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Donohue Stresses Chamber’s Support for Pro-Growth Tax Reform
CORAL GABLES, FL —U.S. Chamber of Commerce President and CEO Thomas J. Donohue today outlined the business community’s vision for pro-growth tax reform at the organization’s Spring Board of Directors meeting. The U.S. Chamber played an instrumental role in the 1986 tax reform legislation, and plans to be heavily engaged in the coming effort.
“We’ve got a once-in-a-generation chance to do tax reform, and if we do it right, it can be the single most important step our leaders take to drive economic growth,” said Donohue. “But the process of overhauling our tax code is as complicated and controversial as the tax code itself—which is why it hasn’t happened since 1986. As the debate unfolds, we’re going to urge lawmakers to ensure that reform is designed to maximize growth.”
In his remarks to the U.S. Chamber’s Board of Directors, Donohue outlined the key components for comprehensive reform:
- Lowering tax rates for all businesses.
- Adopting an internationally competitive territorial system—no more taxing U.S. businesses twice, once abroad and once here, on their overseas earnings.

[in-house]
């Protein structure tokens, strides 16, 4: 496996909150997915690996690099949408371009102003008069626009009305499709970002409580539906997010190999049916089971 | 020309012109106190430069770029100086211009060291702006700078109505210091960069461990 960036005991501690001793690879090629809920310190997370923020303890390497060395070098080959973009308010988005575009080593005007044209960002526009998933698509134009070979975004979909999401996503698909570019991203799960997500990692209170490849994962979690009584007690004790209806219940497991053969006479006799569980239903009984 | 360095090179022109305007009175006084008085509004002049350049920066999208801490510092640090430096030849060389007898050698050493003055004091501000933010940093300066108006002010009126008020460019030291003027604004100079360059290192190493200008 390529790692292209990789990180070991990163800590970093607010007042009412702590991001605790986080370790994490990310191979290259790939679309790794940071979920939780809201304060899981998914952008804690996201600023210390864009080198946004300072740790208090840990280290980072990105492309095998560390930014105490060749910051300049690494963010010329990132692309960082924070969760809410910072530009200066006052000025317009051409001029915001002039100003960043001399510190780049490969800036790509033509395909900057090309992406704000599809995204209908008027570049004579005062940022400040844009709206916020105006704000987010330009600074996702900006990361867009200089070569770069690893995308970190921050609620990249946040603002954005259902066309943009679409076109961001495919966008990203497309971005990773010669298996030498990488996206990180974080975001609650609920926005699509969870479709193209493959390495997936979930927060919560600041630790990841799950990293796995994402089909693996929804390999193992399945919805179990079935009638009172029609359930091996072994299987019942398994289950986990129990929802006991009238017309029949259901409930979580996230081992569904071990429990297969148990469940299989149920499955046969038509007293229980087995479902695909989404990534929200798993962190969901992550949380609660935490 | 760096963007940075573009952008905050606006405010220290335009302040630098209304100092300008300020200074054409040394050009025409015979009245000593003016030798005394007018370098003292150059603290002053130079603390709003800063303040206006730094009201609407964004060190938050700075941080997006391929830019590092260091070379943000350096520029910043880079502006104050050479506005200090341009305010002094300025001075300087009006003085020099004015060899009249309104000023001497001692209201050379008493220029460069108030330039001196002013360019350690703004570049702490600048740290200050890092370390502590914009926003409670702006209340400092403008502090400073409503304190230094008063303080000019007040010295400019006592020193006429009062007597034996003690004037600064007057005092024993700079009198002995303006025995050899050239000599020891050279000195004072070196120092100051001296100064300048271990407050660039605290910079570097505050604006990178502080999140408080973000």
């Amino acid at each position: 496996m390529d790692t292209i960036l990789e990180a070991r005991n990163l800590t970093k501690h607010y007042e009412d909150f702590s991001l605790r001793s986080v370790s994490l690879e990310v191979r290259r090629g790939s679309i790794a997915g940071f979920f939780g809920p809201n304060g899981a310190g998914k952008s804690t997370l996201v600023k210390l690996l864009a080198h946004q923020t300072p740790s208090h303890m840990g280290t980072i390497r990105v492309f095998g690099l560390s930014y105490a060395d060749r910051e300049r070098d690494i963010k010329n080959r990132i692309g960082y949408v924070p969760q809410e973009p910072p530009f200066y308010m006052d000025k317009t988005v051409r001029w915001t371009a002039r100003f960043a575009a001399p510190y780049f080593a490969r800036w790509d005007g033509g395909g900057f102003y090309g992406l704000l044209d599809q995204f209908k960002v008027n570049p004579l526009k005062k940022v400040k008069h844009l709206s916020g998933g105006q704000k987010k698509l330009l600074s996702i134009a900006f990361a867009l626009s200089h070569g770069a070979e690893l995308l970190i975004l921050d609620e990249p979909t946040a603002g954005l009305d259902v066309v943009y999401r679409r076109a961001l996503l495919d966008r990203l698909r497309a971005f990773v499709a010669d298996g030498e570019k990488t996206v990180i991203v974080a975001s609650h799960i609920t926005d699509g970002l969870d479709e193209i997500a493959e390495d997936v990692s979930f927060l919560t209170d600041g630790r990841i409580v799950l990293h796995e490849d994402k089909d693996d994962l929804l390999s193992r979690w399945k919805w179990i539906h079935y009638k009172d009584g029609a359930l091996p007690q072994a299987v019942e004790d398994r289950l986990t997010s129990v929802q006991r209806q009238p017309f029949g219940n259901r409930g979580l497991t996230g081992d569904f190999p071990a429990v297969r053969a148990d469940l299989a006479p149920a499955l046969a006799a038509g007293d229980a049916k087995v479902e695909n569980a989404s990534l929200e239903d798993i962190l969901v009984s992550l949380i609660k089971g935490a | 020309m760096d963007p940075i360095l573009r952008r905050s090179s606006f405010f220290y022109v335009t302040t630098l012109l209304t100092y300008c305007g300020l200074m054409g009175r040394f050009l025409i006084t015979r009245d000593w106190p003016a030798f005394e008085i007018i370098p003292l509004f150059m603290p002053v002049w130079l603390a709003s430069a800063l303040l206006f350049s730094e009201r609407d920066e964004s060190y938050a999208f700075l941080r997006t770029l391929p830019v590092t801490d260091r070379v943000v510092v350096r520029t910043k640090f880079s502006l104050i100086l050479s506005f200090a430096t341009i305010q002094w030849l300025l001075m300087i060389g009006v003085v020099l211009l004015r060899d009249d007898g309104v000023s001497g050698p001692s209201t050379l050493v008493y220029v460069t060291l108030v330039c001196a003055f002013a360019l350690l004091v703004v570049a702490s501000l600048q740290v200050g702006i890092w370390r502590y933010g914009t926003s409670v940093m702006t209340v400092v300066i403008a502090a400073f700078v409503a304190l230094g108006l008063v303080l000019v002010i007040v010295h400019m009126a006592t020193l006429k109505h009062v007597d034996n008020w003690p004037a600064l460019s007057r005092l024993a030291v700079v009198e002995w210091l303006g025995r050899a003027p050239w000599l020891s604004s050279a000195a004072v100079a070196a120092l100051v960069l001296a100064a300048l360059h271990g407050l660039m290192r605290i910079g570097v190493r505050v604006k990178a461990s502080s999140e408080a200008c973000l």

- Eliminate the bias against business investment in the depreciation system.
- Permanency, simplicity, and clarity.
- Ensuring the marketplace—not the government—picks the winners and losers.
“We’re going to keep reminding everyone that pro-growth reform will benefit businesses and citizens across America,” Donohue continued. “The Chamber can play a very practical role in helping Congress and the administration develop the new tax system and then writing transition rules that will help businesses move from the old tax system to the new.”
In 1986, the Chamber worked closely with Congress and the Treasury Department with the technical aspects of drafting tax reform and in writing the transition rules—that helped businesses move to the new system with fewer costs and less disruption. Donohue explained that the package wasn’t perfect, but the U.S. Chamber supported and helped move the final compromise because it achieved the ultimate goal of significantly lowering marginal tax rates.
“This time around, there are going to be some provisions that divide our members. But if tax reform is pro-growth—and we think it will be—we’re going to champion it. Business is going to have a seat at the table. Because if we don’t—guess what? We’re on the menu,” Donohue concluded.
The Chamber’s principles for tax reform can be viewed here.